GAL brings concerns to court after order made – 2017vol1#17

A guardian ad litem (GAL) sought to have a case re-entered before the judge where a Supervision Order and an Interim Care Order had been made. The case involved a Supervision Order for three siblings and an Interim Care Order made in respect of one child in late January 2017.

On being appointed to the children towards the end of the hearing the GAL completed a preliminary analysis of the relevant documentation. Her review raised serious concerns which she said she felt obliged to bring to the court’s attention and to the attention of the parents. She submitted her concerns in a written report to the court.

The solicitor for the GAL said that the GAL felt she had a duty, in line with the McMenamin decision in AO, to bring to the attention of the court matters where he or she had a different opinion to that of the Child and Family Agency on an issue before the court. She noted that it was the duty of the GAL to represent the children in line with the High Court decision of Baker in AOD. She said the children are independent rights-holder under Article 42A of the Constitution. To have a meaningful role the GAL must bring a matter back to the court if she had serious concerns.

The solicitor for the Child and Family Agency noted that he had no instructions to bring an application on behalf the Agency. He said the Child and Family Agency’s position was very clear and had been set out in a strategy document.

The barrister for the mother said other than six paragraphs there was nothing new in the GAL’s report, which essentially reiterated evidence already heard. She noted that the GAL met with the children in the home but her report did not convey the views of the children. She said it was completely unnecessary to bring this back into court. The GAL had brought her concerns to the Child and Family Agency who had not acted on them.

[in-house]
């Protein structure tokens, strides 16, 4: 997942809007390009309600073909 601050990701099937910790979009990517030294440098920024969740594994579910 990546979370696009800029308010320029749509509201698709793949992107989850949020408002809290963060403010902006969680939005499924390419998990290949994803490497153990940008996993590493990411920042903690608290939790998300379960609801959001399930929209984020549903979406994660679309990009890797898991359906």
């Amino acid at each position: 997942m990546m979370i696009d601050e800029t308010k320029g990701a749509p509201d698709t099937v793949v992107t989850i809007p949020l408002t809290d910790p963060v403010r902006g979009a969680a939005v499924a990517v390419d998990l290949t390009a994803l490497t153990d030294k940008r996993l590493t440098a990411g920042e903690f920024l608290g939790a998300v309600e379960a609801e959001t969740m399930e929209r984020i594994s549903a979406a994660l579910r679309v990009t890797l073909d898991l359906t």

This barrister noted that the AO case set out the role of the GAL in the context of a secure care case. She argued that they were only observations and asked if they were limited to High Court proceedings or if they applied elsewhere. She said the GAL was attempting to reopen a case which had been determined by this court. She argued that the motion for re-entry was founded on a misinformed view that a Safety Order was in place and that her client had breached this Order. She said there was only a short term interim Safety Plan in place. She also noted that she was instructed by the Legal Aid Board and there would be cost consequences to this hearing.

The barrister for the father queried the purpose of the application, saying it did not make any sense. There was no difficulty in hearing from the GAL but there was no application for an Interim Care Order before the court so the barrister was unsure what the court was being asked to do and what the court could do after it heard the evidence.

The Judge rose to read the GAL report.